An aging man revisits his most meaningful relationships as he grapples with dementia.
Ramey's novel begins with a few lines of almost-illegible handwriting followed by a pair of sentences that set out the images that will recur throughout the book: “The handwriting didn’t look like his. Neither did the hand.” Protagonist Raymond sits in solitude, looking back over his life, from going off to fight in World War II to his relationships with the people closest to him. Complicating matters is Raymond’s mind, which is slipping into dementia. Ramey’s evocation of Raymond’s loss of language and fragmented mental state makes for some of the book’s most unsettling segments: “Though he couldn’t always call the numbers for the hour anymore or even the name for the—the moon...that is, the mano—the...first part of the day.” Later, Ramey illustrates his protagonist's distress more straightforwardly: “the sudden wonder that all his memories were just half-seen things and that words had become accidents he suffered.” Raymond’s is a life beset with heartache; in passing, Ramey reveals that his mother died in childbirth. His father, Vic, and son, David, both loom large in the proceedings, but most of his thoughts are occupied with his relationships with two women, Clara and Ellen—and his regrets over how he treated them both. “Raymond had fooled himself. Or lied, really. Told himself it was a thing a good man could do—hold two women separate like stones without hurting anybody.” The blend of fractured memories and long-held regrets doesn’t always come together neatly, but the book’s cyclical structure makes for an affecting conclusion.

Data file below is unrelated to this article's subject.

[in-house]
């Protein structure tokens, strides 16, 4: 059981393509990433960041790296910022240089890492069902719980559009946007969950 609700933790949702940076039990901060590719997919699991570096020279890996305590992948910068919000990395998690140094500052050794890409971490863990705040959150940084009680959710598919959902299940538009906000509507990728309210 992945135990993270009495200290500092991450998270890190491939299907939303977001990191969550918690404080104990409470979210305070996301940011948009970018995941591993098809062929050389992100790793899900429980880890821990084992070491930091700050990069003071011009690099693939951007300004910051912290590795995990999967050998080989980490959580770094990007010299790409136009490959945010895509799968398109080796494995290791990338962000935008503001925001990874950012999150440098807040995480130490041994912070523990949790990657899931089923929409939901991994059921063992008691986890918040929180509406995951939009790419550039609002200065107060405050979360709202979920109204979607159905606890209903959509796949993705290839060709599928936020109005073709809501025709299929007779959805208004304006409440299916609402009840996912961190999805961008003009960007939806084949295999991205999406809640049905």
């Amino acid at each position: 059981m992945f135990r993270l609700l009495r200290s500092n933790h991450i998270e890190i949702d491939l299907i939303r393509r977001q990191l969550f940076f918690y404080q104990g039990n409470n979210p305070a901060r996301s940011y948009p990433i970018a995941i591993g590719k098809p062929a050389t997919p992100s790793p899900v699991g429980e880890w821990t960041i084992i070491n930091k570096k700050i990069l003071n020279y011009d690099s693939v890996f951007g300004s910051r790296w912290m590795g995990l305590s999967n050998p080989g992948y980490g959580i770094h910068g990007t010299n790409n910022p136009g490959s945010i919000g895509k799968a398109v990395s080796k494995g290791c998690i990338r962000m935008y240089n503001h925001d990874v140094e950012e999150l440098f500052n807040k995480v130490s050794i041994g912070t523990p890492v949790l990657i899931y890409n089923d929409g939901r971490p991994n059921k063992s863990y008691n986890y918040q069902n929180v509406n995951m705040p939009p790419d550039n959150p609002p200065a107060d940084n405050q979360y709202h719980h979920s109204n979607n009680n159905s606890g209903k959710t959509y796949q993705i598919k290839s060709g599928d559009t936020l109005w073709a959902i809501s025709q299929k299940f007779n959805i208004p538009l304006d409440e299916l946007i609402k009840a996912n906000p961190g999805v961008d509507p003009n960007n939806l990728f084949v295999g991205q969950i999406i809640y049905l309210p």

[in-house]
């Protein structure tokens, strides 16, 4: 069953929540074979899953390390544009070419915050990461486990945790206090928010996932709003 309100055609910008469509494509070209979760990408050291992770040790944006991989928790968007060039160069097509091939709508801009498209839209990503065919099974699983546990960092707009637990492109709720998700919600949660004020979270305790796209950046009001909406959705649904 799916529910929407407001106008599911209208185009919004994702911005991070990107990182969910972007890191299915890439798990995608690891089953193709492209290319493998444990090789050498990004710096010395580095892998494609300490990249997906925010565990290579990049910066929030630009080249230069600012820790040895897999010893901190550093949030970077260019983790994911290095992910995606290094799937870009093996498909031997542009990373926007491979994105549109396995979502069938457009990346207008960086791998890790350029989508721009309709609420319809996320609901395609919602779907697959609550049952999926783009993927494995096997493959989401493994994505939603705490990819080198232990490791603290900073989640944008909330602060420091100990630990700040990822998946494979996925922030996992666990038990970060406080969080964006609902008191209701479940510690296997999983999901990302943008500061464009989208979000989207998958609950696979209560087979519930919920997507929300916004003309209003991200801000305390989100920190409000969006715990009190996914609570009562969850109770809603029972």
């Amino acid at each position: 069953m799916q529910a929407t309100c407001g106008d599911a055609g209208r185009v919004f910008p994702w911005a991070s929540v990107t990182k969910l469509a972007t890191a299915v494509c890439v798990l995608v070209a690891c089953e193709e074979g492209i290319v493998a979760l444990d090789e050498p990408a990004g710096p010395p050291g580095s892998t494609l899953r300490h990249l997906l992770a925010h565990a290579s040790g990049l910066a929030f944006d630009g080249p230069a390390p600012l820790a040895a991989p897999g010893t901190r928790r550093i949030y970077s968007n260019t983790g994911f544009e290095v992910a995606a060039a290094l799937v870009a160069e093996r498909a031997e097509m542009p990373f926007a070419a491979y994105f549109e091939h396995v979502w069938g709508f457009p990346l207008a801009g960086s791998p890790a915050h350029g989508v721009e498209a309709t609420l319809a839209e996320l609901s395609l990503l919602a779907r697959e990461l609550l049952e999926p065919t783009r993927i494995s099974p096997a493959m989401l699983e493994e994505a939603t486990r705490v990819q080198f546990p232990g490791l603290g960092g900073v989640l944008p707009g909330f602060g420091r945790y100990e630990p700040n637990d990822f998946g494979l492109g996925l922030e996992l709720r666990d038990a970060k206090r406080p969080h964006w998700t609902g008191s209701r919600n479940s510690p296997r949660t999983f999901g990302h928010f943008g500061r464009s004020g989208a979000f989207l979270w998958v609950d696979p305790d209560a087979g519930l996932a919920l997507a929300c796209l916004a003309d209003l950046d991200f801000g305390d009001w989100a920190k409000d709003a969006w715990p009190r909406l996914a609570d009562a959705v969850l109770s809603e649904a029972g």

Frequently moving even as it charts the limitations of memory.